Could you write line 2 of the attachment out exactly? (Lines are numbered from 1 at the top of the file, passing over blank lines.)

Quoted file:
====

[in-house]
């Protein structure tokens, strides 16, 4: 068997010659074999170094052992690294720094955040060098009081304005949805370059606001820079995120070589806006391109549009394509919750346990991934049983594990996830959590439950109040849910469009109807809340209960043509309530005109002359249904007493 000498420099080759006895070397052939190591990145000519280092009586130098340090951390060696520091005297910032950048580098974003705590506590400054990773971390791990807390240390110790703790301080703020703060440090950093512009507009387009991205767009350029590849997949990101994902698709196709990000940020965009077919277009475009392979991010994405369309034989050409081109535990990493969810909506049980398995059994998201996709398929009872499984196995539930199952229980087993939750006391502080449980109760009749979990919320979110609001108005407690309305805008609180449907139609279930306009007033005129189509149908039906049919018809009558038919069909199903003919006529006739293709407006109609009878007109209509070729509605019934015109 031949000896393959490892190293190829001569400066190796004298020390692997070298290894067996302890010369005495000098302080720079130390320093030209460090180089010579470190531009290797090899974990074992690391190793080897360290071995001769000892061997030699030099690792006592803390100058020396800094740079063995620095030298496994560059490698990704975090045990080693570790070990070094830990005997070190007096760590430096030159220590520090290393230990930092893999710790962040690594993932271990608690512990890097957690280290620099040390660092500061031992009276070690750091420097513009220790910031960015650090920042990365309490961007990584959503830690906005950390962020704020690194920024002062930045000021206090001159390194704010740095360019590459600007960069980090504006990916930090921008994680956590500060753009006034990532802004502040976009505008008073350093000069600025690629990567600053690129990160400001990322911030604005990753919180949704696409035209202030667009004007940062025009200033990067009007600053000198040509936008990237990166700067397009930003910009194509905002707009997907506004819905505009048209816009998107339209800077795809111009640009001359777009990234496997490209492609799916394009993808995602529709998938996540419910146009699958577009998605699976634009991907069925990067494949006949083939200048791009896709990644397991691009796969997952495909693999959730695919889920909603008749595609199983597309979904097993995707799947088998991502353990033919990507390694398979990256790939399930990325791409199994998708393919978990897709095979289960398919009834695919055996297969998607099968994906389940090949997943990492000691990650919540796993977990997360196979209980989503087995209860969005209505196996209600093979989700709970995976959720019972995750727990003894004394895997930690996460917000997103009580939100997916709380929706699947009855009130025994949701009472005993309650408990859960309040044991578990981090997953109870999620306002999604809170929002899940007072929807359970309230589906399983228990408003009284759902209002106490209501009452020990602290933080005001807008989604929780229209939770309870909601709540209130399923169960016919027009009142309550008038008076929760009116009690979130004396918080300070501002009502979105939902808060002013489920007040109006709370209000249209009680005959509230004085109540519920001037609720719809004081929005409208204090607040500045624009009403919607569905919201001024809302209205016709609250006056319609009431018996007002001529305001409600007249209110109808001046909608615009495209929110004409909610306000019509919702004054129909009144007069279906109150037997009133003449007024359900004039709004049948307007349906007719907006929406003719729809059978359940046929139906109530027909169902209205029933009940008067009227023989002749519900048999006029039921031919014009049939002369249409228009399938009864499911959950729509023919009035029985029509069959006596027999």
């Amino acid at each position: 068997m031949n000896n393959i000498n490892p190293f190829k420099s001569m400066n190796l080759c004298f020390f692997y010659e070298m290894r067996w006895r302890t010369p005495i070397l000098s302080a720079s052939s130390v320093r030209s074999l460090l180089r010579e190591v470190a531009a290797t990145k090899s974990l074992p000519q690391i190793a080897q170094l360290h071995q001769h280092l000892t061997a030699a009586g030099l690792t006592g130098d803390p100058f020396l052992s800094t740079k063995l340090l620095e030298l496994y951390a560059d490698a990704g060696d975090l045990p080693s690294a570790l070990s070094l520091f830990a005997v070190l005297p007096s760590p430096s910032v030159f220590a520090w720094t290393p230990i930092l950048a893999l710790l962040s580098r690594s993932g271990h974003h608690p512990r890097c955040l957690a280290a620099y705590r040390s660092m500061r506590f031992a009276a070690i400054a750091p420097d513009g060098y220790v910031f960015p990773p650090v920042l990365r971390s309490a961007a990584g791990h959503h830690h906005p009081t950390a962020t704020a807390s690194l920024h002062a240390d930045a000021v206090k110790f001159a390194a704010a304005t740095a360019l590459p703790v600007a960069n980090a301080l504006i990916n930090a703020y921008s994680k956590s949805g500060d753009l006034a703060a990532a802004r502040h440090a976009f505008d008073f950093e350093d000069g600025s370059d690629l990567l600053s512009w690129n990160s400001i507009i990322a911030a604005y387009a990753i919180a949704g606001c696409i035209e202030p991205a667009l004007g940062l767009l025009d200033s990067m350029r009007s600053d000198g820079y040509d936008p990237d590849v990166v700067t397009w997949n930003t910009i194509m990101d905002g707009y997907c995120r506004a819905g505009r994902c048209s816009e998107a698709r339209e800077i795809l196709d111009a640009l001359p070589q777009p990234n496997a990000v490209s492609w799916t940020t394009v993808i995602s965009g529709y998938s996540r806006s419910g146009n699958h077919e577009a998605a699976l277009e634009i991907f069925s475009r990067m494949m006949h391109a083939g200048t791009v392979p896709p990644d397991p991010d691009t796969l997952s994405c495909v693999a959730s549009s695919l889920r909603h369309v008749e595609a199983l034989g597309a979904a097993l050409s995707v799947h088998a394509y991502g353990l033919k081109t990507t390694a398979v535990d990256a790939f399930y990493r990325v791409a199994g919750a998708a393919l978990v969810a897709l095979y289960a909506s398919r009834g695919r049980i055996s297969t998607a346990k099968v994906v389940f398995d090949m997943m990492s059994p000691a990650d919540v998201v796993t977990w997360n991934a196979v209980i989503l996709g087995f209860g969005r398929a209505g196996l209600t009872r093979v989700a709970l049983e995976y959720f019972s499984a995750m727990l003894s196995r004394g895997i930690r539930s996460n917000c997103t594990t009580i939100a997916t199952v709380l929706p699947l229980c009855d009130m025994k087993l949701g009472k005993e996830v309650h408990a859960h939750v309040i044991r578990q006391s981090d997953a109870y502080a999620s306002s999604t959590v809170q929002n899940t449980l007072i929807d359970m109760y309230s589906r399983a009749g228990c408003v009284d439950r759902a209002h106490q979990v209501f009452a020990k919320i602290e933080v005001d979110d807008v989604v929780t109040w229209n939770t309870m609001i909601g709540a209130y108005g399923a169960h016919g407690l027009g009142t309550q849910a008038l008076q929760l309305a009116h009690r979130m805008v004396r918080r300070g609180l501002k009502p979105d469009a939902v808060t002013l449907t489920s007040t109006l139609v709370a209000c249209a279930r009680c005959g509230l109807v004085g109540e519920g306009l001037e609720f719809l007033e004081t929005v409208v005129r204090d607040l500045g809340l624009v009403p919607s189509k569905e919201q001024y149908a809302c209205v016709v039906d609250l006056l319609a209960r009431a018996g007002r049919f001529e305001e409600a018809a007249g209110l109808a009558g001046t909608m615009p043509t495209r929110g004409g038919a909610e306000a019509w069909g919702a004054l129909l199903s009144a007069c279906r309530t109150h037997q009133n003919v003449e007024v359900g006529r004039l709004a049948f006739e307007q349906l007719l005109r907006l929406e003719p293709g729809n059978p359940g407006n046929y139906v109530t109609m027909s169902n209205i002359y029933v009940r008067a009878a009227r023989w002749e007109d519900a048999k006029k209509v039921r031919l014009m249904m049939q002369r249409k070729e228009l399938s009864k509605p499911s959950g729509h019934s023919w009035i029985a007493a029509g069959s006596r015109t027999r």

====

């Protein structure tokens, strides 16, 4: 068997010659074999170094052992690294720094955040060098009081304005949805370059606001820079995120070589806006391109549009394509919750346990991934049983594990996830959590439950109040849910469009109807809340209960043509309530005109002359249904007493 000498420099080759006895070397052939190591990145000519280092009586130098340090951390060696520091005297910032950048580098974003705590506590400054990773971390791990807390240390110790703790301080703020703060440090950093512009507009387009991205767009350029590849997949990101994902698709196709990000940020965009077919277009475009392979991010994405369309034989050409081109535990990493969810909506049980398995059994998201996709398929009872499984196995539930199952229980087993939750006391502080449980109760009749979990919320979110609001108005407690309305805008609180449907139609279930306009007033005129189509149908039906049919018809009558038919069909199903003919006529006739293709407006109609009878007109209509070729509605019934015109 031949000896393959490892190293190829001569400066190796004298020390692997070298290894067996302890010369005495000098302080720079130390320093030209460090180089010579470190531009290797090899974990074992690391190793080897360290071995001769000892061997030699030099690792006592803390100058020396800094740079063995620095030298496994560059490698990704975090045990080693570790070990070094830990005997070190007096760590430096030159220590520090290393230990930092893999710790962040690594993932271990608690512990890097957690280290620099040390660092500061031992009276070690750091420097513009220790910031960015650090920042990365309490961007990584959503830690906005950390962020704020690194920024002062930045000021206090001159390194704010740095360019590459600007960069980090504006990916930090921008994680956590500060753009006034990532802004502040976009505008008073350093000069600025690629990567600053690129990160400001990322911030604005990753919180949704696409035209202030667009004007940062025009200033990067009007600053000198040509936008990237990166700067397009930003910009194509905002707009997907506004819905505009048209816009998107339209800077795809111009640009001359777009990234496997490209492609799916394009993808995602529709998938996540419910146009699958577009998605699976634009991907069925990067494949006949083939200048791009896709990644397991691009796969997952495909693999959730695919889920909603008749595609199983597309979904097993995707799947088998991502353990033919990507390694398979990256790939399930990325791409199994998708393919978990897709095979289960398919009834695919055996297969998607099968994906389940090949997943990492000691990650919540796993977990997360196979209980989503087995209860969005209505196996209600093979989700709970995976959720019972995750727990003894004394895997930690996460917000997103009580939100997916709380929706699947009855009130025994949701009472005993309650408990859960309040044991578990981090997953109870999620306002999604809170929002899940007072929807359970309230589906399983228990408003009284759902209002106490209501009452020990602290933080005001807008989604929780229209939770309870909601709540209130399923169960016919027009009142309550008038008076929760009116009690979130004396918080300070501002009502979105939902808060002013489920007040109006709370209000249209009680005959509230004085109540519920001037609720719809004081929005409208204090607040500045624009009403919607569905919201001024809302209205016709609250006056319609009431018996007002001529305001409600007249209110109808001046909608615009495209929110004409909610306000019509919702004054129909009144007069279906109150037997009133003449007024359900004039709004049948307007349906007719907006929406003719729809059978359940046929139906109530027909169902209205029933009940008067009227023989002749519900048999006029039921031919014009049939002369249409228009399938009864499911959950729509023919009035029985029509069959006596027999």